Upon appeal from order of the Orphans' Court denying petition for termination of parental rights. Affirmed.
Samuel Spiller, Wilmington, for petitioner below, appellant.
Januar D. Bove, Jr., and Peter J. Walsh, of Connolly, Bove & Lodge, Wilmington, for respondent below, appellee.
WOLCOTT, C.J., and CAREY and HERRMANN, JJ., sitting.
A petition was filed by the mother of Charlene Erthal, a minor, seeking termination of the parental rights of the respondent, the child's father, on the ground of abandonment. The petition was filed under 13 Del.C. § 1103 which provides that '(t)he procedure for termination of parental rights for the purpose of adoption may be initiated whenever it appears that--* * * (2) any child has been abandoned; * * *.'
The Orphans' Court found that abandonment, as defined by 13 Del.C. § 1101, had not occurred. Upon the basis of such finding, the Orphans' Court denied the petition. The petitioner appeals.
We are required to construe 13 Del.C. § 1101 which defines the word 'abandoned', as used in § 1103, as follows:
"Abandoned' shall be interpreted as referring to any child who, for a period of one year, has not received any regular and reasonable financial help from or any substantial visits from his parent * * *.'
The petitioner concedes that the child received 'substantial visits' from the respondent during the year; but she asserts that 'regular and reasonable financial help' was not provided by the respondent during that period. The petitioner contends that these two elements, as stated in § 1101, are separate and alternative elements; that failure to provide financial help, alone, constitutes abandonment under the Statute. The trial court disagreed; and so do we.
The difficulty arises from the use of the word 'or' between the two elements of § 1101, and the recurrent question of whether 'or' shall be read as 'and' in order to conform to legislative intent. Compare Application of Emmett S. Hickman Co., 10 Terry 13,49 Del. 13, 108 A.2d 667, 671 (1954). To resolve the ambiguity we look to the legislative history of § 1101. Monacelli v. Grimes, 9 Terry 122,48 Del. 122, 99 A.2d 255 (1953).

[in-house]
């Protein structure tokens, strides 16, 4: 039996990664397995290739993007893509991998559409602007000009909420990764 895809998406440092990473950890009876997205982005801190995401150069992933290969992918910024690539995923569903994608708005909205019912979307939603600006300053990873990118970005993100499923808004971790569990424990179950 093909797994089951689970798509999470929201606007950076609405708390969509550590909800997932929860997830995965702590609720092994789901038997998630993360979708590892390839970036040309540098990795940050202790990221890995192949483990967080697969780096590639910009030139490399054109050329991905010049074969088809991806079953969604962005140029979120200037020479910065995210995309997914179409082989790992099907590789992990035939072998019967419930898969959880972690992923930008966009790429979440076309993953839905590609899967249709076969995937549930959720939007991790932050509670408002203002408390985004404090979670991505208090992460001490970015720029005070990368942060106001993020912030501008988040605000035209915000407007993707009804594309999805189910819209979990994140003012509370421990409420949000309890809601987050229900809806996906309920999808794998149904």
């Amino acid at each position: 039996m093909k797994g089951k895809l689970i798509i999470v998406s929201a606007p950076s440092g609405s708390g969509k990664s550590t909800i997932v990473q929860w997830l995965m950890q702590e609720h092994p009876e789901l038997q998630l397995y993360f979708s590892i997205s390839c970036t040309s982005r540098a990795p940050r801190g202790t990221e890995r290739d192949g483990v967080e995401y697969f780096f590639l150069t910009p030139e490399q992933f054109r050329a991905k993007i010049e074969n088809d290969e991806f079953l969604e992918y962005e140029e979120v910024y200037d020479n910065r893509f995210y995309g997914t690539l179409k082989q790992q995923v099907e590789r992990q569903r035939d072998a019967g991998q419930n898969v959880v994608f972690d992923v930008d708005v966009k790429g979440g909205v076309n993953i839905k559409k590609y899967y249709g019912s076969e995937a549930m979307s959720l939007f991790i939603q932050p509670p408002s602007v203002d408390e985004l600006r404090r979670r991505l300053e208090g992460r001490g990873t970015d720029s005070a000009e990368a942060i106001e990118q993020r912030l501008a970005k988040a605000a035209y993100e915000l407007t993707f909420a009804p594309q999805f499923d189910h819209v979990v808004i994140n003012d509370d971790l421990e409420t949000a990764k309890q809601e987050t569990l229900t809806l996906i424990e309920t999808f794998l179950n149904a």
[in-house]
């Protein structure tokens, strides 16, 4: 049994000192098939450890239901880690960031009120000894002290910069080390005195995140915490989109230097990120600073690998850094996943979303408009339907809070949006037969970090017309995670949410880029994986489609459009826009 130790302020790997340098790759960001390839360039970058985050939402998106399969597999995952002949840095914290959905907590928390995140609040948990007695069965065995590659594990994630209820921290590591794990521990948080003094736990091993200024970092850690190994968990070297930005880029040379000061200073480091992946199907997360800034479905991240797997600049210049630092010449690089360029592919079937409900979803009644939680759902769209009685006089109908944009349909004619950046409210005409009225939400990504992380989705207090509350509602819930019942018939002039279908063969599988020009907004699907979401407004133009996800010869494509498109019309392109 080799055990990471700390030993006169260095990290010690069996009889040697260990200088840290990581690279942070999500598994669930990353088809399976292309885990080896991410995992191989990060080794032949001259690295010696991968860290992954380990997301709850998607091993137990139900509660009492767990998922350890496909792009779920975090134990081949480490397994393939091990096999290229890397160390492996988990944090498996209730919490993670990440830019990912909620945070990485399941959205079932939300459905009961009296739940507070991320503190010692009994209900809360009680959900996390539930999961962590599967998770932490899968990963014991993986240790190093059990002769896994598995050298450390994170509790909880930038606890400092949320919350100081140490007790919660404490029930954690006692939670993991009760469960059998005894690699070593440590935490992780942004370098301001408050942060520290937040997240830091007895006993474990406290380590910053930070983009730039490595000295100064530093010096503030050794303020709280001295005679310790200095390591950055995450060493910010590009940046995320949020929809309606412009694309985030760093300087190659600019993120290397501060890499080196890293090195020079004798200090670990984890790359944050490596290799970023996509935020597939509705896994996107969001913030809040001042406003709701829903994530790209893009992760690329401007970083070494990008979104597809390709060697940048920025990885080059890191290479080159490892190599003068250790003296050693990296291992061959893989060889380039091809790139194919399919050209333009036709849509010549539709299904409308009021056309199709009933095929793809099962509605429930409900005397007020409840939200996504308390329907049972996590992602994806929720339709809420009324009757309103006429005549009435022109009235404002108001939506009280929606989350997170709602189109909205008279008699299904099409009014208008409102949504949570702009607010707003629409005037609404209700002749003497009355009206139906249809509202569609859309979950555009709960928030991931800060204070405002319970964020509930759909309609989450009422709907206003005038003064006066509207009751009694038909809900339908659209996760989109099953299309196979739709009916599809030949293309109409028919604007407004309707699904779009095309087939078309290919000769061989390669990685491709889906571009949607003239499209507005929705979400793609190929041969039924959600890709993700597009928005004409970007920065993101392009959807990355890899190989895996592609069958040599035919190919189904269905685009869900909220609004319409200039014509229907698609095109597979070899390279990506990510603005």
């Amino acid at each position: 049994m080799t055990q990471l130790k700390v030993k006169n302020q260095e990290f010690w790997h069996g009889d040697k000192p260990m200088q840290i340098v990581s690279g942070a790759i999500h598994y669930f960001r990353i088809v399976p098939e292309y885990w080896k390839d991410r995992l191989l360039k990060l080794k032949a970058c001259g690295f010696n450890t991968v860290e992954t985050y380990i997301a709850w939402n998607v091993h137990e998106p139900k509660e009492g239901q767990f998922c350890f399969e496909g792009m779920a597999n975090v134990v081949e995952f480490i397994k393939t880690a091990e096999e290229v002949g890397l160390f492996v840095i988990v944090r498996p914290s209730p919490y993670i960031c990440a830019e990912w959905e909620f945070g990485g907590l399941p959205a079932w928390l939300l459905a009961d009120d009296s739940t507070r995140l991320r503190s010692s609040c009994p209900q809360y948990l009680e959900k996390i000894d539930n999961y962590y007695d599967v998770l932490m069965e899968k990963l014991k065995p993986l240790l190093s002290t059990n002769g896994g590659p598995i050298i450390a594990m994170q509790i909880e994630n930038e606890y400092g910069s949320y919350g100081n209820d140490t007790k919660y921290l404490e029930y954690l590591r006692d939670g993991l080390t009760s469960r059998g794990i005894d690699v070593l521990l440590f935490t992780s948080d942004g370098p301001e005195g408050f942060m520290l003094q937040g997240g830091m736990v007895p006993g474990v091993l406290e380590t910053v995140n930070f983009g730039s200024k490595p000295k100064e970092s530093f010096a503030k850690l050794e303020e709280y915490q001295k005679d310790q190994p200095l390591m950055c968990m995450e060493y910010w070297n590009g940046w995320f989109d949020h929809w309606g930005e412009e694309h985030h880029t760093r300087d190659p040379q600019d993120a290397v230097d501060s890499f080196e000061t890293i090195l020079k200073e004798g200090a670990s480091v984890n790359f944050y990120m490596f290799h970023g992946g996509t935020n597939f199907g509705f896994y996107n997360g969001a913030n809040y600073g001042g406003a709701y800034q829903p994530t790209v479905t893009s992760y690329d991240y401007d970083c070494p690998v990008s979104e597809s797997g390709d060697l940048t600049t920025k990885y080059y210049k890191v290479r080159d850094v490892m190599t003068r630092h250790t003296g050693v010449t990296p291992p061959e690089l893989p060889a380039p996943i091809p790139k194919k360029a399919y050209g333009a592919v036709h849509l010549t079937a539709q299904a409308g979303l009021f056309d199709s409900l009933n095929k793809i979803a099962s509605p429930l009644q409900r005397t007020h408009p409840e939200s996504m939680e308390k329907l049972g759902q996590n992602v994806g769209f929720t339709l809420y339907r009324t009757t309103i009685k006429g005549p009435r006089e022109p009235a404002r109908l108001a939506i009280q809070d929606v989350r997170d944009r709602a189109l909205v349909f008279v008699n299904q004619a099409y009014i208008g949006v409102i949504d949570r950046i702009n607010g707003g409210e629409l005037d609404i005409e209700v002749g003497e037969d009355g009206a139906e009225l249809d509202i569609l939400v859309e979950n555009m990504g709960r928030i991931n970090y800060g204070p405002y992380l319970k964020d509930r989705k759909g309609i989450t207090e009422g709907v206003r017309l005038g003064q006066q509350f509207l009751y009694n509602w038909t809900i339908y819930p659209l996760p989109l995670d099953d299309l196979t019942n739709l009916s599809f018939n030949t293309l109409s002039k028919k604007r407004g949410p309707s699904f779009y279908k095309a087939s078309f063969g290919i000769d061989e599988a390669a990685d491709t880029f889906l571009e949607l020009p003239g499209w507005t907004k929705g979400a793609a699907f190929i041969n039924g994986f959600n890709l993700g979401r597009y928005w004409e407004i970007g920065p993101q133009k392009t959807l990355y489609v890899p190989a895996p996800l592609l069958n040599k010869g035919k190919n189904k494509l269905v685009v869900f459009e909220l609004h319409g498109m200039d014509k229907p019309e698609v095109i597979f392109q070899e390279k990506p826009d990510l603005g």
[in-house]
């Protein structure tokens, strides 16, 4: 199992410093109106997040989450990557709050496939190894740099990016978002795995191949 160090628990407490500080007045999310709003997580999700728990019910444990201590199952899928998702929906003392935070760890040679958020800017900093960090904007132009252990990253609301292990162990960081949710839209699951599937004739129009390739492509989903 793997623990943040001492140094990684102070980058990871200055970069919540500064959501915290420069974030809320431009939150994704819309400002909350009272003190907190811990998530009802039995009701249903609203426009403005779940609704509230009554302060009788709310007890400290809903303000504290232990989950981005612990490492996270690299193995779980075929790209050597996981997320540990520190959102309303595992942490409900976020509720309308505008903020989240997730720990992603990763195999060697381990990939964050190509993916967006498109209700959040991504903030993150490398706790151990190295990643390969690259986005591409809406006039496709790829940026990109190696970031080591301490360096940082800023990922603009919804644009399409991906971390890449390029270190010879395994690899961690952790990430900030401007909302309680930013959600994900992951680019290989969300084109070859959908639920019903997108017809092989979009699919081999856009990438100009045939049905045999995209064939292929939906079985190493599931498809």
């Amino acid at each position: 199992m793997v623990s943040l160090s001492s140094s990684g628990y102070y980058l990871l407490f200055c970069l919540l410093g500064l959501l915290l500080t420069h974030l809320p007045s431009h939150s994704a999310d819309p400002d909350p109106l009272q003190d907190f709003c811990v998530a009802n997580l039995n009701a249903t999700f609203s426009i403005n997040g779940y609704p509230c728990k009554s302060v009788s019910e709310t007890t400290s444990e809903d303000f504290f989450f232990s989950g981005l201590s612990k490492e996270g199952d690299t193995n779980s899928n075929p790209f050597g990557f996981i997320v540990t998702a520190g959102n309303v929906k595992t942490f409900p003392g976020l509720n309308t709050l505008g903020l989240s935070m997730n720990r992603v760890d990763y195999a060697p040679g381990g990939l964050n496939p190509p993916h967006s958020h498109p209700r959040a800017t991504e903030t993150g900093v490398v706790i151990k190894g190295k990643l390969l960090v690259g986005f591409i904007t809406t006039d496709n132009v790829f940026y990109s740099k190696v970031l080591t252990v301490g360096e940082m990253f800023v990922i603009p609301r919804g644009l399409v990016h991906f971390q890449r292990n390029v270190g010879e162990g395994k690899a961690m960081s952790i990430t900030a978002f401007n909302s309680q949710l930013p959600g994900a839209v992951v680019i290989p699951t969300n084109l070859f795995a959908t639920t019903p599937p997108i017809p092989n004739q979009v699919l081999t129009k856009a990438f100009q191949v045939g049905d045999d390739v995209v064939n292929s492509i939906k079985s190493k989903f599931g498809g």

The progenitor of § 1101 was the Act of 1937 (41 Delaware Laws, Chap. 187 § 1) which provided:
'* * * For the purpose of carrying out the meaning of this Section, the word abandon as hereinbefore referred to and stated shall be and is hereby defined as follows to wit: An abandoned child shall mean a child who is abandoned or deserted in any place by both parents or by the parent having his or her custody, or by any other person or persons lawfully charged with his or her care or custody, and left (1) in destitute circumstances, or (2) without proper food, shelter or clothing, or (3) without being visited or having payments made toward his or her support, for a period of at least one year, by his or her parents, guardian or other lawful custodian without good reason.'
This definition of abandonment was abbreviated by the Amendment of 1951 (48 Delaware Laws, Chap. 135 § 1) as follows:
'As used in this Act, the word 'abandoned' shall be interpreted as referring to a child who, for a period of one year, has not received any financial help from or any visit from its parent or parents or any person having parental rights or responsibility and on whose behalf no contacts have been initiated by its parent or parents or any person having parental rights or responsibility.'
The present § 1101, enacted by the Amendment of 1961 (53 Delaware Laws, Chap. 102 § 1), is the third stage of the evolution of the statutory definition.
The legislative intent is clear, we think, from the original Act of 1937. There, three alternative definitions of the word 'abandoned' were stated disjunctively by enumeration. The third definition contained two elements, viz., '(3) without being visited Or having payments made toward * * * support.' It seems clear that the word 'or', as used in the third definition, must be read as a conjunctive in order to be consonant with the disjunctive enumeration of the three definitions. Otherwise, it would be reasonable to assume that the second element of the third definition would have become a fourth definition connected by another disjunctive.
We conclude that, in the enactment of the original Statute, it was the legislative intent to require both factors of the third definition to be present in order to constitute an abandonment. Nothing has occurred in the evolution of ...